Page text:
With that in mind, take a story that everyone knows. Mary Had a Little Lamb is a very widely known story, put into song form that has been translated in nearly every language. I sang this meaningless song for school so many times that I could never forget it. But for some reason, people think that even this pathetic excuse for an epic has a meaning!

Here’s how I could possibly analyze this story. Mary’s lamb represents communism, and her life represents the Soviet Union. Communism was an important part of the Soviet Union for many years, but everyone knew it was only a danger to the world. But when Mary goes to school, which represents USSR going to a Cold War with the United States, communism, the lamb, must be left behind, or else the nation, Mary, doesn’t stand a chance.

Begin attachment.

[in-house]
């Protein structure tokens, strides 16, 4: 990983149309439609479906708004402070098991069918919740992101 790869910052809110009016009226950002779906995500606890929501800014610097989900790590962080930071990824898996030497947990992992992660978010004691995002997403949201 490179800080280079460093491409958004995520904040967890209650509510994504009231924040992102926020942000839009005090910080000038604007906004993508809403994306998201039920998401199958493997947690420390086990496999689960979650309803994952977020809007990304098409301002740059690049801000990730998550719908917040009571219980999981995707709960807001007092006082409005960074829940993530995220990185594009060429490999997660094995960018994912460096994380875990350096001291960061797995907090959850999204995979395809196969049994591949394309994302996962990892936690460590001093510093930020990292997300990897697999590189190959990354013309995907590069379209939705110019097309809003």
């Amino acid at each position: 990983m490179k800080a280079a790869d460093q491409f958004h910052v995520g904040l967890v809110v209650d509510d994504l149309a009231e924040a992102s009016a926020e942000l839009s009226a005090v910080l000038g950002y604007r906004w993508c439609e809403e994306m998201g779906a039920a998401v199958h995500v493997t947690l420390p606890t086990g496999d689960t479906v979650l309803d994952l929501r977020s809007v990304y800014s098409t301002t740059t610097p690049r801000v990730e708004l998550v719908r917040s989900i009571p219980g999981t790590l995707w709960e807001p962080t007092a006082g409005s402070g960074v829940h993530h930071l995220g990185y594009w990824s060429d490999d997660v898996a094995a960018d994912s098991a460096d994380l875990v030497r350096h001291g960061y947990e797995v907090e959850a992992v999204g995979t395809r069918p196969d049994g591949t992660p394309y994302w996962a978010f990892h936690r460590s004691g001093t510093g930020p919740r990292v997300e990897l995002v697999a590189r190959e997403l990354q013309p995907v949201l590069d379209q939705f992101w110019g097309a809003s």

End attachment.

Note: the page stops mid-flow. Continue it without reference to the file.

As much as that doesn’t make any sense whatsoever, I’m merely trying to prove my point.

There is nothing wrong with analyzing stories. I have nothing against this. However, people are twisting the words around to mean anything they want it to. Stories are interpreted to mean anything anyone wants them to mean. It’s just a matter of labeling the nouns as symbols.

This is becoming a threat to storywriters everywhere. It’s impossible now to write a story that will be interpreted exactly as you wish it to. What appears to be written solely for entertainment in one person’s eyes appears to be an anti-communist essay to another’s. Why is it that stories can no longer be a form of pure entertainment?